‘They recognize the letters now, so why change?’

Members of the LGBTQ+ community speak out on what the multi-lettered acronym means to them.

Adam Pike

To the average Joe, LGBTQ+ may look like a big acronym, but for members of the community, it represents a society of acceptance and understanding.

Morgan Stroud is a 20-year-old living in St. John’s. She identifies as lesbian and is an active member of the LGBTQ+ community.

LGBTQ+ is an acronym for lesbian, gay, bisexual, trans, queer/questioning, and others.

“It just makes me feel special,” said Stroud. “To be under this category, I feel more accepted and loved by people. It makes me feel happy.”

Morgan Stroud is a line cook at the Fifth Ticket in St. John’s who identifies as lesbian. She believes the LGBTQ+ acronym needs no changes. Adam Pike/Kicker

Although there has been great social debate over what groups should or shouldn’t be included in the acronym, Stroud believes it’s fine as is.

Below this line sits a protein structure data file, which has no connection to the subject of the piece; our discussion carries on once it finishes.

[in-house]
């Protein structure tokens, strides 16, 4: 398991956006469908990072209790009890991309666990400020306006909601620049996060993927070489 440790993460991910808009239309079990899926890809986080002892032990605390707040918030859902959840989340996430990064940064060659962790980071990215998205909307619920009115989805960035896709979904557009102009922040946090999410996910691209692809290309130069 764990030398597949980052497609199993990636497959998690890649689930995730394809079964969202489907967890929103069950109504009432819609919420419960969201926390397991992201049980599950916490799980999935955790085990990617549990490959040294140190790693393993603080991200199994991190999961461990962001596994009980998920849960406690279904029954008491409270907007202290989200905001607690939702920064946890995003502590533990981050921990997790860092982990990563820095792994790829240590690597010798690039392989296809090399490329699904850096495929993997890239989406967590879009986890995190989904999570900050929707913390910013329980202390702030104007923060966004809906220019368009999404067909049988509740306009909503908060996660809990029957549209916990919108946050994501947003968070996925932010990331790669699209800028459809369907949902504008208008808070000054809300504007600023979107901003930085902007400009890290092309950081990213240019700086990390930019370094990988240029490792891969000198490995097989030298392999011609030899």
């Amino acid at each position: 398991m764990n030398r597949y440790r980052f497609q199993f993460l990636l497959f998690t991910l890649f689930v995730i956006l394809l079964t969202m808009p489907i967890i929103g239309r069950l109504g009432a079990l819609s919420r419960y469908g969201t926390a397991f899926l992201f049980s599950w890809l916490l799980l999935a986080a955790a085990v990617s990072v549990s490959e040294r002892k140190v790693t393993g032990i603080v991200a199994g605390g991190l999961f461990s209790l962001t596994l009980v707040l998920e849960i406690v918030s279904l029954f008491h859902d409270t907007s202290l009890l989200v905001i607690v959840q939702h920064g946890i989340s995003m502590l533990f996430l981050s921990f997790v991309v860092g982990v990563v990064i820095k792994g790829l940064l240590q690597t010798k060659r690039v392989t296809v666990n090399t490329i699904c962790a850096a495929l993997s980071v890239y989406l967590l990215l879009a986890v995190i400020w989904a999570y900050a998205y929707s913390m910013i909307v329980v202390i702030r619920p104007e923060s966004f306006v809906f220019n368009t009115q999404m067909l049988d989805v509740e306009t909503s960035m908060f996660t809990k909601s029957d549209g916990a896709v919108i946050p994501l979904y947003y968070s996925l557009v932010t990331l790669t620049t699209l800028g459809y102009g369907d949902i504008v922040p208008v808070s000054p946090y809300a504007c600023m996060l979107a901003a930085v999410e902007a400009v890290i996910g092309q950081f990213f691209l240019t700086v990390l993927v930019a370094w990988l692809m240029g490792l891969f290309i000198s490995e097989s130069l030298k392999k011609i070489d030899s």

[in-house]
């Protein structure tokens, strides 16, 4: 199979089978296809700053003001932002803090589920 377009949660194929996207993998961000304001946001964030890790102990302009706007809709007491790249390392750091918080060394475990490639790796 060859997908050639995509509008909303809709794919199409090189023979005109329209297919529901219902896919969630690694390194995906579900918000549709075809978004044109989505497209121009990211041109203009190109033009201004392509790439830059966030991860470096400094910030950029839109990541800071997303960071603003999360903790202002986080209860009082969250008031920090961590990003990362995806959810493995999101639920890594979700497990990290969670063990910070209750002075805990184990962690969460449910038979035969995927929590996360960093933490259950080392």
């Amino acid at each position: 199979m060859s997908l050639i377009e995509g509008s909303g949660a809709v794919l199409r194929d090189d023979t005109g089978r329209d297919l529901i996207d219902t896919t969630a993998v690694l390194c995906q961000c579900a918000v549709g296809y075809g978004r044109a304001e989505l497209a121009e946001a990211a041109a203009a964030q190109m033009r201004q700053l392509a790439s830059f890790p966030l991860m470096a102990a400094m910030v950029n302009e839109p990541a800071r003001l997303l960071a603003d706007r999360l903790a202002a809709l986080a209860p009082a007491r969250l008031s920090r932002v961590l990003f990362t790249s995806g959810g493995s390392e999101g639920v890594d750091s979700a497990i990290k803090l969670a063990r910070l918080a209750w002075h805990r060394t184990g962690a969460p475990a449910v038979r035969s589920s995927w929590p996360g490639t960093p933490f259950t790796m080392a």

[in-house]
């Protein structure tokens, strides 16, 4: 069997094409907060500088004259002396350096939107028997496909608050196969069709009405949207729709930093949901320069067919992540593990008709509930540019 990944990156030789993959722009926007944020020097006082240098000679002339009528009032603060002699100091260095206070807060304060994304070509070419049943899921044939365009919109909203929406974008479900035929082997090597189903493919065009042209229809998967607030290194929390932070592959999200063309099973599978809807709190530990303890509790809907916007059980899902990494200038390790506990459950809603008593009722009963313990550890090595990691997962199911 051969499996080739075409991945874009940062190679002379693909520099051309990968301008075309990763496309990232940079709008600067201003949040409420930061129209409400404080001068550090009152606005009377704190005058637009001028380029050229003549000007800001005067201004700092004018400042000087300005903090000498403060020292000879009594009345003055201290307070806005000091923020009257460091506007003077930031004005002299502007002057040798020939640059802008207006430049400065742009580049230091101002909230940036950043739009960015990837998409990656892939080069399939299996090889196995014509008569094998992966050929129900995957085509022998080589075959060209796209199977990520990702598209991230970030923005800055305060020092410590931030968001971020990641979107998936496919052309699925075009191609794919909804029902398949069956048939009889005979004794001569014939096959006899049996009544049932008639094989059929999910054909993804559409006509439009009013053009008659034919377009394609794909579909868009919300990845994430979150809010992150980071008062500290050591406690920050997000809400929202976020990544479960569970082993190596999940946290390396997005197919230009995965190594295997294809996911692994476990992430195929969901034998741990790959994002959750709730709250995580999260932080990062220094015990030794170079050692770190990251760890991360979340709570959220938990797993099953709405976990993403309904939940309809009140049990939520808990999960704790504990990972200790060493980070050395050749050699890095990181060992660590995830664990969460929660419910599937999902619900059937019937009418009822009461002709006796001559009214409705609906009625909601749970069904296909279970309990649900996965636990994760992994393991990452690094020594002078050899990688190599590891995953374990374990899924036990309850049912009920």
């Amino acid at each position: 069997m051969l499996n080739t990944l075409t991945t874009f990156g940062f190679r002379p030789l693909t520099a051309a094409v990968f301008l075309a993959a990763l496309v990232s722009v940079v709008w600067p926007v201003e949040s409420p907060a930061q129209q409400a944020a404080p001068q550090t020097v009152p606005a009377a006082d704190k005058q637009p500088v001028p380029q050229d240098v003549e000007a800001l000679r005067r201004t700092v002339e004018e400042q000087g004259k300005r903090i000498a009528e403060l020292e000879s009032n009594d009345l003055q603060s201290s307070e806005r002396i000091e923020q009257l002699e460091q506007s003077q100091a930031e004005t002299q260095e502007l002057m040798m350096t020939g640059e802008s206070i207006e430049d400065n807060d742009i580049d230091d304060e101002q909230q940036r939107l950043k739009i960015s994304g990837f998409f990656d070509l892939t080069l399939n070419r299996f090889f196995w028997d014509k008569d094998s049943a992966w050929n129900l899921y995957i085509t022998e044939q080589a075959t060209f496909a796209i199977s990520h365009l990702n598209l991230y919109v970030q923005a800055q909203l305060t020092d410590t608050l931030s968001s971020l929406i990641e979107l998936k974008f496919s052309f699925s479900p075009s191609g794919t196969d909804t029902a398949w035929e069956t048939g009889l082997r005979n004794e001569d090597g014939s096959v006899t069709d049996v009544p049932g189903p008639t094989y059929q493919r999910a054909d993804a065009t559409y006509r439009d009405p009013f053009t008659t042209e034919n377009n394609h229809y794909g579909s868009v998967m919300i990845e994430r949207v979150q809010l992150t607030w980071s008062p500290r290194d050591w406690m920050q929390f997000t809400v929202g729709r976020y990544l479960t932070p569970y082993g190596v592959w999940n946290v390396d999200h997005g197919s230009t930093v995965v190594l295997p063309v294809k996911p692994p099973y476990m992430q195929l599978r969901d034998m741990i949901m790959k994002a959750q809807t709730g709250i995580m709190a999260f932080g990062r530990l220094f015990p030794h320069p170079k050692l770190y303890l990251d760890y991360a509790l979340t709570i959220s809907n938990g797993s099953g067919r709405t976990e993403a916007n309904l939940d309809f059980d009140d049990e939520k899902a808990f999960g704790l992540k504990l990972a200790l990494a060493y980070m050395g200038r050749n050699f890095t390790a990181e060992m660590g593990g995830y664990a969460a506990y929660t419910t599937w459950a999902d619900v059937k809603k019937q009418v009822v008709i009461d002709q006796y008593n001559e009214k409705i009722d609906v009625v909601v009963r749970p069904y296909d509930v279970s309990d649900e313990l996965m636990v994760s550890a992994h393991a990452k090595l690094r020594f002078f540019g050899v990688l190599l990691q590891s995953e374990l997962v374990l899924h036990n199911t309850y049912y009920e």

“I think that the amount of letters in the acronym are a perfect representation of our community now,” she said. “Even though there are lots of groups that need to be represented, the main letters are there and the plus represents all of the subcategories in the community.”

Stroud isn’t the only member of the LGBTQ+ community who feels this way.

Frank MacArthur is gay and lives in Dartmouth, N.S. According to him, the feeling is mutual among other groups identified within the acronym.

“I think we’re fine keeping things the way they are,” MacArthur. “It’s well recognized and it’s been around for a while so people feel comfortable with it. I think when you start to change it, it only causes more problems. People recognize the symbol, they recognize the letters now, so why change?”

For MacArthur, the diversity in the LGBTQ+ community is proof of positive social changes in Canada.

“It is recognition that people are more understanding of a person’s lifestyle and that they don’t judge you like they used to,” he said. “People are much more accepting (of) people’s lifestyles.”

These feelings aren’t limited to those who fall under this label.

Jack Morris is an art student living in Vancouver. He identifies as heterosexual, but has many friends in the LGBTQ+ community. He feels that choosing who can be included in the community is a step in the wrong direction.

“By deciding who should or shouldn’t be included, it sounds like someone is going to be excluded,” said Morris. “To me, that seems a lot like moving backwards.”